‘If it ain’t broke, don’t fix it.’ Well, there has been plenty of attempts to fix the annuity market, encouraging savers to shop around to get a better deal from their pensions at retirement.
And yet since 1978, when the Open Market Option was introduced in the Finance Act, millions of savers have chosen the ‘best’ deal on the table from their incumbent pension company rather than look to find a better deal elsewhere.
Perhaps blinded by the complexity of choice, or an affinity with the pension brand built up over decades, why wouldn’t you trust the same company to reward you with the best deal when choosing your retirement income?
This fear of the Option Market Option – or FOMO if you will – is costing savers dearly.
Financial Conduct Authority data of the retirement market shows two out of five savers, or over 60,000 savers, who chose an annuity last year failed to seek guidance or advice and are, therefore, likely have been locked into a poor – and irreversible – deal.
Freedom and choice
Of course, the pension freedoms were heralded to address the value question of getting the best bang for buck from your annuity. Which clearly hasn’t worked.
In a further attempt to change consumer behaviour, in 2017 the regulator introduced annuity information prompts. At the time, Christopher Woolard, executive director of strategy and competition at the FCA said: “Although sales have declined since the pension freedoms were introduced, annuities still play a significant role in retirement provision. It’s important that consumers shop around to get the best deal for them – yet our previous work found that very few people did so.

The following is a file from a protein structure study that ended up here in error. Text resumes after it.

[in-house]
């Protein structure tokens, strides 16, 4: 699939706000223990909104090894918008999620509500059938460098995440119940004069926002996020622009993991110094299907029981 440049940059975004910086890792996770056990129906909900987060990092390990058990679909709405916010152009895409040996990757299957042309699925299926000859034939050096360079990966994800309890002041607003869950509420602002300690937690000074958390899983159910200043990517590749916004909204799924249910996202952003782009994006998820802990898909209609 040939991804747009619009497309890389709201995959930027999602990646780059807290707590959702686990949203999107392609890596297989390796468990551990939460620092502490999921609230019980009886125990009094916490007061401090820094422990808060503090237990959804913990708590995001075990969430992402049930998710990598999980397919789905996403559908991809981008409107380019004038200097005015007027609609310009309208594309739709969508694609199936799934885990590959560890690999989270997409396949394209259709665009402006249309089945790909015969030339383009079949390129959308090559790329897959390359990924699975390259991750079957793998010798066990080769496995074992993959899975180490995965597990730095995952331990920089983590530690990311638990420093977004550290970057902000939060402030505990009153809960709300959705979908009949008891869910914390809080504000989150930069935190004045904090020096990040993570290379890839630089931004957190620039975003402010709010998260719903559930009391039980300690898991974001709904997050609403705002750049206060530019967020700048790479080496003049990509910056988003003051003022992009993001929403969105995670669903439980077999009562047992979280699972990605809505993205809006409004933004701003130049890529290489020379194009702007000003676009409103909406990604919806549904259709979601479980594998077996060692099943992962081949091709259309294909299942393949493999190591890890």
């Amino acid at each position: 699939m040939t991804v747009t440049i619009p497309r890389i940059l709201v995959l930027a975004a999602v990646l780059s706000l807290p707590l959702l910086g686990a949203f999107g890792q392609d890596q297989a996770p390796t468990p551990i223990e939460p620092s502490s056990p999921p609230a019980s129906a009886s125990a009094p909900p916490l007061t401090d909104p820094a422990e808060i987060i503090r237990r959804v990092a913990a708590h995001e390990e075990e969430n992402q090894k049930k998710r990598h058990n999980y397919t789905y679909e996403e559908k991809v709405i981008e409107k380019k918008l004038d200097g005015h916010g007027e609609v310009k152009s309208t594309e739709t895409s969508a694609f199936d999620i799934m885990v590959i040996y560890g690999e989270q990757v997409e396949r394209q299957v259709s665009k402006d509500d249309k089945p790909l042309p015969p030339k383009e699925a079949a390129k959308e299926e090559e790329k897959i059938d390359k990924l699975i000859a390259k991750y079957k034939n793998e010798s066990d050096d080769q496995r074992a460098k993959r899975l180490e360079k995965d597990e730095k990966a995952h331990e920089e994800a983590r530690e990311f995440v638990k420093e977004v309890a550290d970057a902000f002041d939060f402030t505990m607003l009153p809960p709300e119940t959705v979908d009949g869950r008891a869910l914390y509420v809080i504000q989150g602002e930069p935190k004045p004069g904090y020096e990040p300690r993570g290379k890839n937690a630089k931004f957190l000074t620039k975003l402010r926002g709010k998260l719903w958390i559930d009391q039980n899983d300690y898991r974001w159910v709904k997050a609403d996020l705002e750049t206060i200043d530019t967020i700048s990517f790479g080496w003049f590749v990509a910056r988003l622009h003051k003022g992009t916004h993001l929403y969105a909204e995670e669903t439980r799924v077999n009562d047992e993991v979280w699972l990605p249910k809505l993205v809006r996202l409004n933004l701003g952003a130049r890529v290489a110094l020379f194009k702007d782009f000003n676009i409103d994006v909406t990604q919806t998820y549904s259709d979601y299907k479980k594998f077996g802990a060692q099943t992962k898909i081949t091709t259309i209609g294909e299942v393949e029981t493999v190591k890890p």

“We believe that the proposals we have outlined today will engage consumers and allow them to make better decisions, increasing shopping around and competition across the market.”
Yet despite all the market change and disruption, people still fail to seek the best value from a market worth £4bn annually.
Sadly, as our recent research evidences, the fear of the open market option costs savers on average £7,700 in lost income over a 20-year retirement from a relatively modest £60,515 annuity purchase. And our figures are likely to under-represent the scale of the problem as they are based on the rates published from the providers competing in the open market.
Which brings us bang up to date with the latest consultation hot off the press from the regulator. CP21-13 ‘A New Consumer Duty’ might well mark the tipping point for the annuities market and finally lay to rest the challenge of consumers getting the best value from their pensions by way of a lifetime income.
I quote directly from the consultation paper: “In essence, we want to see firms putting themselves in their customers’ shoes, asking themselves questions such as ‘would I be happy to be treated in the way my firm treats its customers?’, or ‘would I recommend my firm’s products and services to my friends and family?’.”
That appears unambiguous to me. The regulator wants to see “a higher level of consumer protection in retail financial markets, where firms are competing vigorously in the interests of consumers”.
‘TCF2’ feels like a leap forward in addressing the significant legacy of decades of creating poor consumer outcomes in the annuities market. The consultation closes at the end of July.
Nick Flynn is director of retirement income at Canada Life